On September 6 of this year, U.S. District Judge Denise Cote, from the Southern District of New York, enjoined Apple after having issued a judgment against Apple over antitrust practices in e-book pricing. Accompanying this judgment, Cote issued an injunction restricting Apple’s interactions with publishers for the next five years and ordered the appointment of special compliance auditors to ensure that Apple complies with the order of the injunction.
The State of the Empire: Amazon’s Monopoly
Up until the launch of Apple’s iPad and iBookstore, Amazon had dominated the e-book retail market, having sold nearly 90% of all e-books. Amazon launched its first e-reader, the Kindle, in 2007, which gained widespread acceptance. Amazon quickly became the market leader in the sale of e-books and e-readers.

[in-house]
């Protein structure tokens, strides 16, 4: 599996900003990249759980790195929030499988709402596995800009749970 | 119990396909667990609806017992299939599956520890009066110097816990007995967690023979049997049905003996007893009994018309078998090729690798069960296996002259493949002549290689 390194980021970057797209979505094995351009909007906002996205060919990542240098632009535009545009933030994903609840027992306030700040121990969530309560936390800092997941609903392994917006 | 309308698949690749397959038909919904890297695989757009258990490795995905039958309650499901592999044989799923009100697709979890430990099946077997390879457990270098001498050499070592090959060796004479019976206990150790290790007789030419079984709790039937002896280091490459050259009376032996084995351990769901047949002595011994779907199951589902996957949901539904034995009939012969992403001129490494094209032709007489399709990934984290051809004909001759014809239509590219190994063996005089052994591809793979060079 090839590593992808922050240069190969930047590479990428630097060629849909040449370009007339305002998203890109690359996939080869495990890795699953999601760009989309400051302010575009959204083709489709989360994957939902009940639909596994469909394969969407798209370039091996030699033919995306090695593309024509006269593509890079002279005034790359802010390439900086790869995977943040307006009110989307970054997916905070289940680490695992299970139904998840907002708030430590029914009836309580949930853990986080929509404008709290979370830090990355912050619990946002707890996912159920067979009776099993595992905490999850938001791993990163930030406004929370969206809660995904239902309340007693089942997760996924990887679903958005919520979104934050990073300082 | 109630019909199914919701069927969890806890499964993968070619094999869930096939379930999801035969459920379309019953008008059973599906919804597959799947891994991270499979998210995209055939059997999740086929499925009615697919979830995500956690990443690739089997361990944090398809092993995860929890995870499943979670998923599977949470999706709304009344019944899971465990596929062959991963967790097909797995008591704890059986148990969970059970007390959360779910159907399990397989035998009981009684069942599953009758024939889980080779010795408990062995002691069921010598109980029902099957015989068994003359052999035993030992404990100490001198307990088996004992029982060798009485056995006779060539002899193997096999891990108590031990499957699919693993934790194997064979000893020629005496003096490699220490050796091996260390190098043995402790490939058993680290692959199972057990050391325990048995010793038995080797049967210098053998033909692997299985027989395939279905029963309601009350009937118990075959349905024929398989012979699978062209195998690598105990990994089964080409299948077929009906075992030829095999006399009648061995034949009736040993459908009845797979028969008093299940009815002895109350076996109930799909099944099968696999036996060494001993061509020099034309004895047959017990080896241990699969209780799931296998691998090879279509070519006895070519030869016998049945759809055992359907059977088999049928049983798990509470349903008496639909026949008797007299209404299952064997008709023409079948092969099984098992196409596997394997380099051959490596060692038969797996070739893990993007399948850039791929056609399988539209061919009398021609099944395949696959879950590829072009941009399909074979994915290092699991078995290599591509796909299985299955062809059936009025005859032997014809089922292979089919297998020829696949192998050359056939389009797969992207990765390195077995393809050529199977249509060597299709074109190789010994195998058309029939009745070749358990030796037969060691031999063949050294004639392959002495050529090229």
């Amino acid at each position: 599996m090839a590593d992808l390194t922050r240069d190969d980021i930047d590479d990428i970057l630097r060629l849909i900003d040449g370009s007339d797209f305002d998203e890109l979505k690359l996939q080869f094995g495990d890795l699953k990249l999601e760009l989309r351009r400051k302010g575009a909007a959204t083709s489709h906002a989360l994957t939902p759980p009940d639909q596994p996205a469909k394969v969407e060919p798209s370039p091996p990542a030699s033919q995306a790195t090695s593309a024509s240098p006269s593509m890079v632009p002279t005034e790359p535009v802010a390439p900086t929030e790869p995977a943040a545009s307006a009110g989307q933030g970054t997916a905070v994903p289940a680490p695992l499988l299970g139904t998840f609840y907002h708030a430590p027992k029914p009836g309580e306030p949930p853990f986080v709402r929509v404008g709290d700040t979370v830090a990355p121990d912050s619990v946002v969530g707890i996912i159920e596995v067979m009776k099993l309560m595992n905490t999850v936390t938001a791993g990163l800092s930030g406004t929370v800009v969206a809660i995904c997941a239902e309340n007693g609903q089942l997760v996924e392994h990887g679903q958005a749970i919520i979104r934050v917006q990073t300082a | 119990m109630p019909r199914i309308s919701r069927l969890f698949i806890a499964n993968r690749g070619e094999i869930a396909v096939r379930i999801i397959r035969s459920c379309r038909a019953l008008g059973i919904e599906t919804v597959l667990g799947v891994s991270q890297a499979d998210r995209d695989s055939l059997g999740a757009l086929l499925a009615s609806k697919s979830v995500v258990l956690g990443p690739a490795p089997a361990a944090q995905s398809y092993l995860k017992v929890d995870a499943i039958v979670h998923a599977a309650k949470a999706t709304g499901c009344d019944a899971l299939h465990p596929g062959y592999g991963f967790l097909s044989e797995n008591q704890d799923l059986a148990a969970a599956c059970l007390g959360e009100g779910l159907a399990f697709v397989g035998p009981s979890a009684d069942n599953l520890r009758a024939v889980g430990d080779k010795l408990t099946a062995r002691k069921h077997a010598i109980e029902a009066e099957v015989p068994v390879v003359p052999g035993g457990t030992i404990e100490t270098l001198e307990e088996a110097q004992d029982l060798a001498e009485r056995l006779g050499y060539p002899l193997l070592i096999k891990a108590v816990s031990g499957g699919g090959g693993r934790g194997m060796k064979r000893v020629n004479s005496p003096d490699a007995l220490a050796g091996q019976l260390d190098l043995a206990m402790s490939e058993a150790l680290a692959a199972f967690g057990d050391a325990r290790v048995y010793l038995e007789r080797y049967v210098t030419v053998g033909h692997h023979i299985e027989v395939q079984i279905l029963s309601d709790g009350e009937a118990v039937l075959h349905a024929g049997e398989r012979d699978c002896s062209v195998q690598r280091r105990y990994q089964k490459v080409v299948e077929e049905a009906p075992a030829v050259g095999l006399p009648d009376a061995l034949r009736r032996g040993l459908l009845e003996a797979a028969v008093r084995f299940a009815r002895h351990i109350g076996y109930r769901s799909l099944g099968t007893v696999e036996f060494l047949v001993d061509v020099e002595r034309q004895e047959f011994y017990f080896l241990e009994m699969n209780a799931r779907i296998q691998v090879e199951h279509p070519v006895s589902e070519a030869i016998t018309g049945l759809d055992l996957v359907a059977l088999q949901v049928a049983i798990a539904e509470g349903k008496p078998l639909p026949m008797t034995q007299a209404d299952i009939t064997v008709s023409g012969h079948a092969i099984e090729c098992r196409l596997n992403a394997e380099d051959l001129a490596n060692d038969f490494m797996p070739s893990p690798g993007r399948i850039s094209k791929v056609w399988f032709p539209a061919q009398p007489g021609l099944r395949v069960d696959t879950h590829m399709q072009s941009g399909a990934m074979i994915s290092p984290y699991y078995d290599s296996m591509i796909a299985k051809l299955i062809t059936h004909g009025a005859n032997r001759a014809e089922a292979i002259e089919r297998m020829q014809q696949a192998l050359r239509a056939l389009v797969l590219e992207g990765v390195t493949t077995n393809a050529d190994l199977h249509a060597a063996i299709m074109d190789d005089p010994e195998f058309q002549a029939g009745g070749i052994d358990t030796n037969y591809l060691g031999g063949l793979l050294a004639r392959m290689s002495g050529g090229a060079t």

Amazon maintained its leadership by adopting a “$9.99 or lower” retail price, making it difficult for competition within the e-book industry. At the time, Amazon had a wholesale pricing model with publishers referred to as the “Big Six” (Hachette Book Group, Inc., HarperCollins Publishers LLC, Holtzbrinck Publishers LLC, Penguin Group (USA), Inc., Simon & Schuster, Inc. and Random House, Inc.).
Amazon’s wholesale pricing model made it difficult for competition by allowing Amazon to purchase e-books from publishers at the wholesale price and then sell the e-books at a price of its choosing. This model allowed Amazon to sell New Releases and New York Times Bestsellers at a “$9.99 or lower” retail price, which often matched or was below the wholesale price. Amazon took the loss and kept its e-book retail prices at “$9.99 or lower.”